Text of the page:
Housing boom is finally ending – #Toronto #realestate

Housing boom is finally ending

 

After a frenzy of buying in late 2009 and early this year, the pace  of home sales has fallen sharply. July sales were down by 30 per  cent from the level a year earlier, reported the Canadian Real  Estate Association yesterday.

After a frenzy of buying in late 2009 and early this year, the pace of home sales has fallen sharply. July sales were down by 30 per cent from the level a year earlier, reported the Canadian Real Estate Association yesterday.

MONTREAL – After a boom that lasted for most of the past two decades, Canada’s housing market is very likely heading into a period of stagnation.

The latest figures on home resales tell the story, although you need to read them carefully.

After a frenzy of buying in late 2009 and early this year, the pace of home sales has fallen sharply. July sales were down by 30 per cent from the level a year earlier, reported the Canadian Real Estate Association yesterday.

But in spite of the sharp drop in demand, prices have been slow to weaken. Even if some markets, notably high-priced Vancouver, Calgary and Toronto, are seeing price declines, they’re still up significantly from a year ago.

The average home price in big Canadian cities was 7.4 per cent higher in July than a year earlier, the CREA calculates.

Still, as demand remains weak month after month, it’s likely that Canada’s average home value will edge down in the coming year, then recover at only about the same pace as inflation -roughly two or three per cent -for a few more years.

A detailed forecast from Grant Bishop, an economist with the Toronto-Dominion Bank, estimates that housing is overpriced by 10 to 15 per cent in Canada after the recent surge in demand sparked by rock-bottom interest rates.

These high prices -heavily influenced by Vancouver and Toronto -have squeezed affordability. At the same time, interest rates are rising gradually and the country’s two biggest markets -Ontario and British Columbia -just doused buyer enthusiasm by applying their harmonized sales taxes to new housing. So Grant expects the average Canadian home price to fall by nearly 10 per cent during the coming year.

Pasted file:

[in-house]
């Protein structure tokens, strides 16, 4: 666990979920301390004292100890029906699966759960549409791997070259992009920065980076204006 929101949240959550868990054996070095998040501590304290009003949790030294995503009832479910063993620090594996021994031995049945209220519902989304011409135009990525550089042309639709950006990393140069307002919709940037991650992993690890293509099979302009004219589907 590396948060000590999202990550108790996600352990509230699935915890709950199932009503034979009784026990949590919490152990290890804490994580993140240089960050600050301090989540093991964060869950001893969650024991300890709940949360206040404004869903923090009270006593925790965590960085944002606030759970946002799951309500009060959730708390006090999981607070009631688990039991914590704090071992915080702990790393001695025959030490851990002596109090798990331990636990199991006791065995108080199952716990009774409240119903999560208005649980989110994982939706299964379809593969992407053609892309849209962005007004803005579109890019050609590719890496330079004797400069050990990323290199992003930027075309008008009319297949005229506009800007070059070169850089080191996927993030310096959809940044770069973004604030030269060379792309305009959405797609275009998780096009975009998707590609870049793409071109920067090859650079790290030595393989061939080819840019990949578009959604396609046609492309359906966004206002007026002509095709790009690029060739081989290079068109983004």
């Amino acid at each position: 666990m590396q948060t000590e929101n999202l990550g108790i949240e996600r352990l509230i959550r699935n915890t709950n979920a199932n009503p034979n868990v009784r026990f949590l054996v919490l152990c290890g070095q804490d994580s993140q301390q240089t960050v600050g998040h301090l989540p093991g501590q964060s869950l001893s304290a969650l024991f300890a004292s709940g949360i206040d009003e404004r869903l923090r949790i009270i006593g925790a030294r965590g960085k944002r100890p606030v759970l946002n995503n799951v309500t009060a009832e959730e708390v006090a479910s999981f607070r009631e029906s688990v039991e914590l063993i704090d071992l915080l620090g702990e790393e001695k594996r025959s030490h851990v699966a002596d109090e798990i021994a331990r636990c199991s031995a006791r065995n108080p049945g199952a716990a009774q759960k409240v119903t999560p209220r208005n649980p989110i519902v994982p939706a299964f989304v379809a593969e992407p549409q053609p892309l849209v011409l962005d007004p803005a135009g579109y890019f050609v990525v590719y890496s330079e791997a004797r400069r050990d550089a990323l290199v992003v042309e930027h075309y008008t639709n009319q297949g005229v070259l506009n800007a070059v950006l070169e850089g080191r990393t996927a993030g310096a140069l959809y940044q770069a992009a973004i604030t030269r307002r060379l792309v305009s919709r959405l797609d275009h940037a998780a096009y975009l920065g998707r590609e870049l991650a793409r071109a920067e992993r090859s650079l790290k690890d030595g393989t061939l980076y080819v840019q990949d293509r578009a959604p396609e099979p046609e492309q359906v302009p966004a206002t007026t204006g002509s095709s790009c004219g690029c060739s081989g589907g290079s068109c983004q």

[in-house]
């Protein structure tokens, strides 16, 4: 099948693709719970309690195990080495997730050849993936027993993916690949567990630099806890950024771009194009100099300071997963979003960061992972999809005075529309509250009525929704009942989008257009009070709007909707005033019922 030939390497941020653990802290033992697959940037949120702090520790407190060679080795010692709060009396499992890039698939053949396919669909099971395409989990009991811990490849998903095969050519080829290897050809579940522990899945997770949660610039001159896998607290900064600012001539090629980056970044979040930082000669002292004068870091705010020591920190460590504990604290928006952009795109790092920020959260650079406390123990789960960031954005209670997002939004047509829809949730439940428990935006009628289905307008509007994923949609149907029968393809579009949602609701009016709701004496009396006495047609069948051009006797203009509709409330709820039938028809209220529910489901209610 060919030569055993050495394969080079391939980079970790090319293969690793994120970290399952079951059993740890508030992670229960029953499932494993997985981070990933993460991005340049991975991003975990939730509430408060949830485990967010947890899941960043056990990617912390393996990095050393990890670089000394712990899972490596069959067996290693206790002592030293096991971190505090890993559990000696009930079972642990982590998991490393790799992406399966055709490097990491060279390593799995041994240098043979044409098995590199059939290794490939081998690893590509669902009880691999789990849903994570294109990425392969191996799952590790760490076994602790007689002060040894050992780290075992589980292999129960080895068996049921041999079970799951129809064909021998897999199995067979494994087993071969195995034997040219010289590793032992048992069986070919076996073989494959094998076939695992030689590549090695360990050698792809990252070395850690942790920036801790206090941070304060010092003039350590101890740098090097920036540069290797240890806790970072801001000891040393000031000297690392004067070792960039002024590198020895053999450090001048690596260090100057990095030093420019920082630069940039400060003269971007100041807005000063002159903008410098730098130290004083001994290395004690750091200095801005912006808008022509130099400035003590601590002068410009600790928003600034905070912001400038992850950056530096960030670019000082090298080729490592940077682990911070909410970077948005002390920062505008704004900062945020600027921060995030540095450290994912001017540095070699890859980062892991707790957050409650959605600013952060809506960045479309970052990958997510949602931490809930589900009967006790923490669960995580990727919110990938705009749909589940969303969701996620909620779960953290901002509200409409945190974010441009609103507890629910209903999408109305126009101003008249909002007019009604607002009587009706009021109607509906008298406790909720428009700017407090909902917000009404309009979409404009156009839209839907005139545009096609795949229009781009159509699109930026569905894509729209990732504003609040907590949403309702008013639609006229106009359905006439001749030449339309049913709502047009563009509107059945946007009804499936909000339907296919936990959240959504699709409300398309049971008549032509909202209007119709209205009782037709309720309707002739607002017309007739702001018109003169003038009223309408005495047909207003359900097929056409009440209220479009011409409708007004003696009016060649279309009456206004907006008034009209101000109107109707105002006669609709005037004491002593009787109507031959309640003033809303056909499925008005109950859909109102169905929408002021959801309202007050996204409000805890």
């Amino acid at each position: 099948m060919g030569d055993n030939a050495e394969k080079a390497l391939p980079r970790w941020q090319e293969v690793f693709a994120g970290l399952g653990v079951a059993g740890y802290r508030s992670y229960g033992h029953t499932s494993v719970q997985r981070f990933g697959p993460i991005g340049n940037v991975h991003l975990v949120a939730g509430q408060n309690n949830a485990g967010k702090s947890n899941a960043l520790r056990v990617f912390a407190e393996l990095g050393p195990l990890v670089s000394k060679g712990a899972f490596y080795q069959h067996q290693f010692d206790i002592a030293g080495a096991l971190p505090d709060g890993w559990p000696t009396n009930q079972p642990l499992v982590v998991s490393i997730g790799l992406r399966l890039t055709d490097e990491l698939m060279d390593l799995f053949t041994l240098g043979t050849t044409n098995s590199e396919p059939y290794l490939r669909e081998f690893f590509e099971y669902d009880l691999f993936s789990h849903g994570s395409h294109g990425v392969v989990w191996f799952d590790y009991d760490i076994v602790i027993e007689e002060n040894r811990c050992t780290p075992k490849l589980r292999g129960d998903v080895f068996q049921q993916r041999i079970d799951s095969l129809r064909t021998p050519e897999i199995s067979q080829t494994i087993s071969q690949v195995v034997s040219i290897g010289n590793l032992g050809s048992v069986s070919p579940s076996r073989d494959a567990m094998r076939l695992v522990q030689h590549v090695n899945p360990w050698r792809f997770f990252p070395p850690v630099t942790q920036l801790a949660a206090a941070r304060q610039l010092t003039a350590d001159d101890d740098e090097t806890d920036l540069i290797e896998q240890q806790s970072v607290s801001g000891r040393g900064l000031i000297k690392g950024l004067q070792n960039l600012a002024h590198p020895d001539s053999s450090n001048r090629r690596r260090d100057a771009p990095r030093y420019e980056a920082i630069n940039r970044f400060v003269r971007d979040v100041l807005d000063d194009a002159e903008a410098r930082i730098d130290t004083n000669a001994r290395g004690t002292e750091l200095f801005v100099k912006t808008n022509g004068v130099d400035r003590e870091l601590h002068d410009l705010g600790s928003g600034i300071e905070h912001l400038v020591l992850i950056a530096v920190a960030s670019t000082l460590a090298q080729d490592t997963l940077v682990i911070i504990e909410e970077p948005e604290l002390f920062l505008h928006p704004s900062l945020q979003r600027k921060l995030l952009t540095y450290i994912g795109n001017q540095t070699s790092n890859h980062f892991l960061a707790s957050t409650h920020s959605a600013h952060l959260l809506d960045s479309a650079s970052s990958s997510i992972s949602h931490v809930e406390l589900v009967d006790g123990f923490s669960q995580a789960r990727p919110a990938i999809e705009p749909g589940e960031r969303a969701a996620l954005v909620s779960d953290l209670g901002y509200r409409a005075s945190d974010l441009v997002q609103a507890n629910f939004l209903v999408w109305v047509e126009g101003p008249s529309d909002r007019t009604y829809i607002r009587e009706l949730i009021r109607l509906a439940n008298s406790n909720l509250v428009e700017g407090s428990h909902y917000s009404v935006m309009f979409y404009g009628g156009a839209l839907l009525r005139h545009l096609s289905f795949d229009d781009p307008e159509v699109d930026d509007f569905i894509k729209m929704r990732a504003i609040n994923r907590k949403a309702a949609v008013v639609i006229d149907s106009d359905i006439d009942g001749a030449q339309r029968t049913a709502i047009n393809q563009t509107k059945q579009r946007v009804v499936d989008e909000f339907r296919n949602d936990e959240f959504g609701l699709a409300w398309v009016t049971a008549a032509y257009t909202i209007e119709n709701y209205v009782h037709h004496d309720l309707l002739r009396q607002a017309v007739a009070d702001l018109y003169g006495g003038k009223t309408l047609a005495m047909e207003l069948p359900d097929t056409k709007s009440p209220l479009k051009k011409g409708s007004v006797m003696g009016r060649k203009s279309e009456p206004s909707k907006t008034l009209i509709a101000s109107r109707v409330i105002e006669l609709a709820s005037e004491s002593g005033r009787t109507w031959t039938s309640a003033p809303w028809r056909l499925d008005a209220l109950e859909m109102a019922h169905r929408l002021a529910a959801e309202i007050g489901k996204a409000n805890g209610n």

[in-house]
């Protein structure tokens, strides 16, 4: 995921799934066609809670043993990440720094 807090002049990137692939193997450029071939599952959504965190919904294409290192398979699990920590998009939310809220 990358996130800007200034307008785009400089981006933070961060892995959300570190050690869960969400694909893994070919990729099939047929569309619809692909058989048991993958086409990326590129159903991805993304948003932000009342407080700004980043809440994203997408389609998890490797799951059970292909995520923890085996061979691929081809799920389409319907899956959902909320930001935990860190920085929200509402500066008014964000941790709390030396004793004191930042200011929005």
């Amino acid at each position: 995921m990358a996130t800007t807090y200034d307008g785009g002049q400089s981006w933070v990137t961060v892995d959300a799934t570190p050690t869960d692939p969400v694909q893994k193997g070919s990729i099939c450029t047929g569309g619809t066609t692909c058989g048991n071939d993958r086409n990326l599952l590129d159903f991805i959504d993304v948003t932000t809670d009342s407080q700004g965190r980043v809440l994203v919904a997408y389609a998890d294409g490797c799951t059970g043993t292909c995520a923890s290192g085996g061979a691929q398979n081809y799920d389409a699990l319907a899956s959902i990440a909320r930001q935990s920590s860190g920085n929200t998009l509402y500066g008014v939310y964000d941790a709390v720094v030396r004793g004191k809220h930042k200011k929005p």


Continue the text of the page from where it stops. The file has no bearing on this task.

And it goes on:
But that’s not a good guide to how much the price of any individual home would fall, he hastens to explain. It’s merely the numerical average of home prices across the country, unadjusted for the hugely disproportionate influence of high-priced markets in British Columbia and Ontario.

Here’s how this works: the average home price in Canada today is $330,000, but there are huge variations across the country. Vancouver’s average is more than $650,000, about double the national average, while in Montreal it’s a little over $300,000, or below the average.

So when home sales in Vancouver fall sharply, as they have recently, they drag down the average a great deal by removing a lot of expensive properties from the numbers. The volume of sales in Montreal, meanwhile, fell much less, giving its cheap properties greater weight in the national average.

As a result, the national average price -already down by five per cent -doesn’t mean much unless you adjust the numbers to reduce this distortion.

As well, looking at such month-to-month changes in flawed statistics -which is how Bishop estimated his near-10-per-cent drop -isn’t meaningful in estimating how a particular home might be affected.

A better way is to look at your own region, where the conditions are fairly homogeneous. Then, think about how the average price for all of 2010 compares with the forecast average for 2011. This removes a big distortion and smooths out the statistical noise.

It also leaves us with a far less frightening view of this phenomenon.

Nationally, Bishop’s forecast is for average prices for all of 2011 to fall by about three per cent compared with 2010. (In 2010, they’ll still rise by just under 10 per cent, because the gains early in the year won’t be offset by the weakness later).

And for those living outside British Columbia and Ontario, the picture is still better.

These two regions will take most of the hit, falling by 3.4 per cent and three per cent respectively, since their prices are the most overvalued.

But in Quebec, average home prices are forecast to ease by just one per cent on average in 2011, with a similarly modest drop in most of Atlantic Canada. And the Prairies, with their resource rebound attracting new residents, could actually see some tiny gains, Bishop said yesterday.

After next year, the forecast of stagnating prices for a few years sounds about right, believes another economist, Douglas Porter of BMO Capital Markets, but he doesn’t see this as a big deal.

After all, he noted, even in the relatively tame Montreal market, the value of a home has jumped by nearly 150 per cent in the past decade, so most homeowners are still sitting on very substantial gains.

jbryan@thegazette.canwest.com

 

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About Tariq Sultan
Dear Readers, I am a dedicated Toronto, Ontario based real estate professional who has been successfully meeting and exceeding the needs of his clients for past several years. I am actively involved in the insurance, financing, and mortgage industry. Real estate is not only my career – it is my passion. I strive to continuously provide my clients with exceptional service to ensure they are fully satisfied when it comes to their real estate needs. For any real estate related inquires contact me today, I will be happy to assist you. Best wishes, Tariq Sultan

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